RIGA - The Latvian government said it would not sue the European Commission for the sugar industry reform program, which has hit the country's two mills.
Agriculture Minister Martins Roze said that although the government concluded that the EC regulations on restructuring sugar mills were inadequate, any litigation would last several years and would fail to solve problems in the sugar industry.
The EC's plan for deregulating all EU sugar mills calls for revamping production or compensating mills that voluntarily close. Mills that decide to shut down must first pay a deposit to the tune of 120 percent of targeted compensation.
Latvia's sugar mills and the Agriculture Ministry outwardly disapproved of the plan 's in particular the size of the deposit 's and have prepared the necessary documents for court action. A ministry spokeswoman said that Jelgavas Cukurfabrika (Jelgava Sugar Mill) would have to pay 32.8 million euros and Liepajas Cukurfabrika (Liepaja Sugar Mill) 19.5 million euros should they decide to mothball operations. Alternatively, if the mills choose to scale down production, they will have to pay deposits of 24.6 million euros and 14.6 million euros, respectively.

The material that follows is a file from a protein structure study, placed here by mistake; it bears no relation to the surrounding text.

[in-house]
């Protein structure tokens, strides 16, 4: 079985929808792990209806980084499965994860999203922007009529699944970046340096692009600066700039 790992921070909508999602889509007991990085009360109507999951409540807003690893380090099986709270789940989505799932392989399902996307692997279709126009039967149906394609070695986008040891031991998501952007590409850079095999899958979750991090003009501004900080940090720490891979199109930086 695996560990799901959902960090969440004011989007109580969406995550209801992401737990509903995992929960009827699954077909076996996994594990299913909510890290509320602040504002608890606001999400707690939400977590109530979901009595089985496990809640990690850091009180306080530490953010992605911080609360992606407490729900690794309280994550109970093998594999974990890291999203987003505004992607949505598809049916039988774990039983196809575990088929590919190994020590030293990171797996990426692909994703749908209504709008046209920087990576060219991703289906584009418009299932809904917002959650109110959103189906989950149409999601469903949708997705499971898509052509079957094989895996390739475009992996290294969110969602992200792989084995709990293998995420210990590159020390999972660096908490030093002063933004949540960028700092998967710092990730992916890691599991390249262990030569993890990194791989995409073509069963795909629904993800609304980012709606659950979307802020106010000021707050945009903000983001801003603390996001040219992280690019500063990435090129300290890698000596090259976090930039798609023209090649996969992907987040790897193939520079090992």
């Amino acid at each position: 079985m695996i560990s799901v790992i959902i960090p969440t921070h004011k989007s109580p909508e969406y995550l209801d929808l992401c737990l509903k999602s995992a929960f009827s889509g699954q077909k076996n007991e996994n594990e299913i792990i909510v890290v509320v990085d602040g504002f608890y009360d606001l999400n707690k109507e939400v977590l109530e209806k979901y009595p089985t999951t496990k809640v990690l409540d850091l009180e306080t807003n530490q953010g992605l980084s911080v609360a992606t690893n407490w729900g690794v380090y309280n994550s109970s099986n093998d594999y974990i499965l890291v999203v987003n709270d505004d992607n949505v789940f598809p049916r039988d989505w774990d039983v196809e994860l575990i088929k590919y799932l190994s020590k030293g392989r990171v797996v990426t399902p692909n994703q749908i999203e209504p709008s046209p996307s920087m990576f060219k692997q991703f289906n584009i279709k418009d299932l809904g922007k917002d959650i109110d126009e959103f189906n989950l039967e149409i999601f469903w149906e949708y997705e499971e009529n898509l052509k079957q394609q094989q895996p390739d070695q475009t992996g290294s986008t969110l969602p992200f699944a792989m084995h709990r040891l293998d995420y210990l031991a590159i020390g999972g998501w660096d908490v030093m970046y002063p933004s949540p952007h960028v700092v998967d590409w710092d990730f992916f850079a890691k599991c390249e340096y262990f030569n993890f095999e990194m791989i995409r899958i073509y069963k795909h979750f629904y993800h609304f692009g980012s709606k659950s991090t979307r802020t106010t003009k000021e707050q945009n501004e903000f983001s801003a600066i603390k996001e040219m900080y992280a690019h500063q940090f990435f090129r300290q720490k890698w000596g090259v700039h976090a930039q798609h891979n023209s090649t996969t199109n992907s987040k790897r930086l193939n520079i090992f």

If the sugar mills reject the EU's quotas outright, Jelgava will have to pay 11.4 million euros, and Liepaja will have to pay 6.8 million euros.
Roze said that sugar mills had several options 's e.g., produce bioethanol along with sugar.
Meanwhile, it was reported this week that Jelgava Sugar Mill would continue producing sugar. According to Dienas Bizness, the mill was determined to keep operating despite a bleak financial outlook.
As Board Chairman Janis Blumbergs said, "We have to choose the lesser of two evils. The mechanism of quitting the market provided by the regulation is not adequate 's it proposes to shut down the whole mill and to spend all the funding on solving environmental and social issues. We do not want to avoid this, but a company that has been operating successfully cannot be told just to shut down without even compensating the value of non-depreciated equipment."
Blumbergs said reform of the industry would be difficult and that the company's profit would decline to a minimum. Still, by going through the painful reform, the mill would continue working. Since the objective of the EC's reforms was to get less competitive sugar producers to quit the business, and because compensation is not adequate, the Jelgava mill's shareholders and managers believe continuing production is the most logical answer.